Fact: Congress Has NOT Passed a Real Federal Budget Since 1997


The fact remains that Congress has not passed a real federal budget since 1997 (“the first balanced budget in a generation”.)  An “omnibus spending bill” was passed in April of 2009 but that is not technically a budget. 


Congressional inaction has left the federal government running on extensions (“Continuing Resolutions”) of a budget that was passed when Bill Gates was still CEO of Microsoft, NASA landed the first spacecraft on Mars, and Google was working out of a garage. 

The last federal budget is from the time before iPods and iPads, before SPAM e-mail exceeded legitimate email, before Facebook, YouTube and Twitter – and before the global financial crisis that sent the world into recession and US federal spending into the stratosphere. 

(“This is Your Government on Crack,” by Susanne Trimbath 02/12/2013). 

As one very famous Republican President said (repeatedly in his defeat of Jimmy Carter): “There you go again!” 

And, sure, this isn’t the first time the federal government has shut down for lack of spending authorization. I remember when my elderly mother and her sisters – first generation Americans eager to see the place where their parents disembarked after their long ocean voyage from Sicily – were so disappointed to find Ellis Island and the Status of Liberty closed that October of 1996. 

The big difference this time is the way government is spending – which I discuss in detail in the article quoted above. USAToday has an article that summarizes just how different the government operates today than it did 17 years ago. There is a big reason Republicans might want to re-think shutting down the government. According to USAToday, gun permits cannot be issued while the federal government is closed.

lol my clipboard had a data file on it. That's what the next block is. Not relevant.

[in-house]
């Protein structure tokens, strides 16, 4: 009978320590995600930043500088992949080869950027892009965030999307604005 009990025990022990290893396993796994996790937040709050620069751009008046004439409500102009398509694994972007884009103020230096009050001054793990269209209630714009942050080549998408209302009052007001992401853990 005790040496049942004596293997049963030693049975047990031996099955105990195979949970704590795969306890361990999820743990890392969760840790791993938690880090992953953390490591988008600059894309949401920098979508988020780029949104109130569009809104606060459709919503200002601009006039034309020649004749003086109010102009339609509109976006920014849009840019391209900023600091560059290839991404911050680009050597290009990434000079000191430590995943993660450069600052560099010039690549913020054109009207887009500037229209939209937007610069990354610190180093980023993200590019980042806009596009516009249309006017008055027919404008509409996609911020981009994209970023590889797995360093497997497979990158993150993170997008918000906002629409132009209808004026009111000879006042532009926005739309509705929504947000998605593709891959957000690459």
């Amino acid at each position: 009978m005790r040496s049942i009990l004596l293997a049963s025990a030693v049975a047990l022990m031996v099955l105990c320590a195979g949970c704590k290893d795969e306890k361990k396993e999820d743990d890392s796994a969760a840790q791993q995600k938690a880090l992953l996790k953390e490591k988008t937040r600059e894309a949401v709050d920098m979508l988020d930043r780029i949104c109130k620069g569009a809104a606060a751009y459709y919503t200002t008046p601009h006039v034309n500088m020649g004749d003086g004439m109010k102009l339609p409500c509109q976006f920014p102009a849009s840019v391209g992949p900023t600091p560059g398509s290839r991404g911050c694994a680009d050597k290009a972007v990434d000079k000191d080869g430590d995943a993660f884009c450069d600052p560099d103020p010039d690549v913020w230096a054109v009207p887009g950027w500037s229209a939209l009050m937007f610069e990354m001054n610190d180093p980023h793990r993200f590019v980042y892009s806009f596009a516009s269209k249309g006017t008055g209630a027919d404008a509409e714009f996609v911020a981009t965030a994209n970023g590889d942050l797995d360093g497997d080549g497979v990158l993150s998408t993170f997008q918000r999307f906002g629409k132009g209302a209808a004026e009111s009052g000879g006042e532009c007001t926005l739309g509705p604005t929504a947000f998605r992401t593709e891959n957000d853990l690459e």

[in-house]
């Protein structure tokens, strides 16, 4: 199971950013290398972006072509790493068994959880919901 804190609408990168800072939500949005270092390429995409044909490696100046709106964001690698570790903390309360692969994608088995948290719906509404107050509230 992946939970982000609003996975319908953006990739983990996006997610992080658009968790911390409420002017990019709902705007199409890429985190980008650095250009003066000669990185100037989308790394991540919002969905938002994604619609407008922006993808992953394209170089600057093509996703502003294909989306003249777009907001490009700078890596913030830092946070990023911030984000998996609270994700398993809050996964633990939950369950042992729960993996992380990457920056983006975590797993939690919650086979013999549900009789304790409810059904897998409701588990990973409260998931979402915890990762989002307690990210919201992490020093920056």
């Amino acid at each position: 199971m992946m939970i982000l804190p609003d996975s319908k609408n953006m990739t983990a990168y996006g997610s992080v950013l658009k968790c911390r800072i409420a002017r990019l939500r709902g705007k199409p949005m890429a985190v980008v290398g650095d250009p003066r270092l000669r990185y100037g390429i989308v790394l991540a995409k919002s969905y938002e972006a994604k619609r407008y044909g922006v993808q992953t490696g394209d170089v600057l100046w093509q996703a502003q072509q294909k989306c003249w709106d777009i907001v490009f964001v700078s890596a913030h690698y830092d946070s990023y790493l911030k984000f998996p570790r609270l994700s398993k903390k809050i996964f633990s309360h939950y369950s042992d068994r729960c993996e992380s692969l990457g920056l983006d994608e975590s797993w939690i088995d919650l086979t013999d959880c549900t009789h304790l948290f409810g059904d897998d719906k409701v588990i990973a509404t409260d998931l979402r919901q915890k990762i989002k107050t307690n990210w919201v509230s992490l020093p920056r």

Let’s hope one thing is the same in 2013 as it was in 1996 – when they re-opened the government Congress passed a real budget.


(Susanne Trimbath, Ph.D. is CEO and Chief Economist of STP Advisory Services. She participated in an Infrastructure Index Project Workshop Series throughout 2010. She worked in operations at depository trust and clearing corporations in San Francisco and New York, including Depository Trust Company, a subsidiary of DTCC; formerly, she was a Senior Research Economist studying capital markets at the Milken Institute. Her PhD in economics is from New York University.  Trimbath is co-author of Beyond Junk Bonds: Expanding High Yield Markets. This article was posted first at newgeography.com) –cw




Vol 11 Issue 80

Pub: Oct 4, 2013